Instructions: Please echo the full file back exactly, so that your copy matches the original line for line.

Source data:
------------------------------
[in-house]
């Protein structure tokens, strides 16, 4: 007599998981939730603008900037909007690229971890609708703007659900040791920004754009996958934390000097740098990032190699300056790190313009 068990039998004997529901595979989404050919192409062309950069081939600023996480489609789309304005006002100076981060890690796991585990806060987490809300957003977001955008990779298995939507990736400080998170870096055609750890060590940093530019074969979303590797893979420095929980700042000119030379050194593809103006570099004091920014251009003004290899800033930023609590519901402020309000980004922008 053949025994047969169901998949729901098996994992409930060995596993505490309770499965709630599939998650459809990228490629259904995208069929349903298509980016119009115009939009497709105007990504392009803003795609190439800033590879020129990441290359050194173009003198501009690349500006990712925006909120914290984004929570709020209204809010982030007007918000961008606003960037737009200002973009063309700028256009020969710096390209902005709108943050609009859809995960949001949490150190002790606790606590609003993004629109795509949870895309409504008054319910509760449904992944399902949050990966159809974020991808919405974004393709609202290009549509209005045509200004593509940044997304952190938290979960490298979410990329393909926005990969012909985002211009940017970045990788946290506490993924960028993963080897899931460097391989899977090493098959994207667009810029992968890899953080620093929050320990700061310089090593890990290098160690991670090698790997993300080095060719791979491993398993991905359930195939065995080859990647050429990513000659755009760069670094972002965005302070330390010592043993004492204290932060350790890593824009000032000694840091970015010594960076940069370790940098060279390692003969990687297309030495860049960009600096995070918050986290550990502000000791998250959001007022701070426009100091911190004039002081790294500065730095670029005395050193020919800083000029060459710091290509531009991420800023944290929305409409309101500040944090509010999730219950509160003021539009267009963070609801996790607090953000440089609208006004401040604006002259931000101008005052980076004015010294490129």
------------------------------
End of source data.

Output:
[in-house]
């Protein structure tokens, strides 16, 4: 007599998981939730603008900037909007690229971890609708703007659900040791920004754009996958934390000097740098990032190699300056790190313009 068990039998004997529901595979989404050919192409062309950069081939600023996480489609789309304005006002100076981060890690796991585990806060987490809300957003977001955008990779298995939507990736400080998170870096055609750890060590940093530019074969979303590797893979420095929980700042000119030379050194593809103006570099004091920014251009003004290899800033930023609590519901402020309000980004922008 053949025994047969169901998949729901098996994992409930060995596993505490309770499965709630599939998650459809990228490629259904995208069929349903298509980016119009115009939009497709105007990504392009803003795609190439800033590879020129990441290359050194173009003198501009690349500006990712925006909120914290984004929570709020209204809010982030007007918000961008606003960037737009200002973009063309700028256009020969710096390209902005709108943050609009859809995960949001949490150190002790606790606590609003993004629109795509949870895309409504008054319910509760449904992944399902949050990966159809974020991808919405974004393709609202290009549509209005045509200004593509940044997304952190938290979960490298979410990329393909926005990969012909985002211009940017970045990788946290506490993924960028993963080897899931460097391989899977090493098959994207667009810029992968890899953080620093929050320990700061310089090593890990290098160690991670090698790997993300080095060719791979491993398993991905359930195939065995080859990647050429990513000659755009760069670094972002965005302070330390010592043993004492204290932060350790890593824009000032000694840091970015010594960076940069370790940098060279390692003969990687297309030495860049960009600096995070918050986290550990502000000791998250959001007022701070426009100091911190004039002081790294500065730095670029005395050193020919800083000029060459710091290509531009991420800023944290929305409409309101500040944090509010999730219950509160003021539009267009963070609801996790607090953000440089609208006004401040604006002259931000101008005052980076004015010294490129």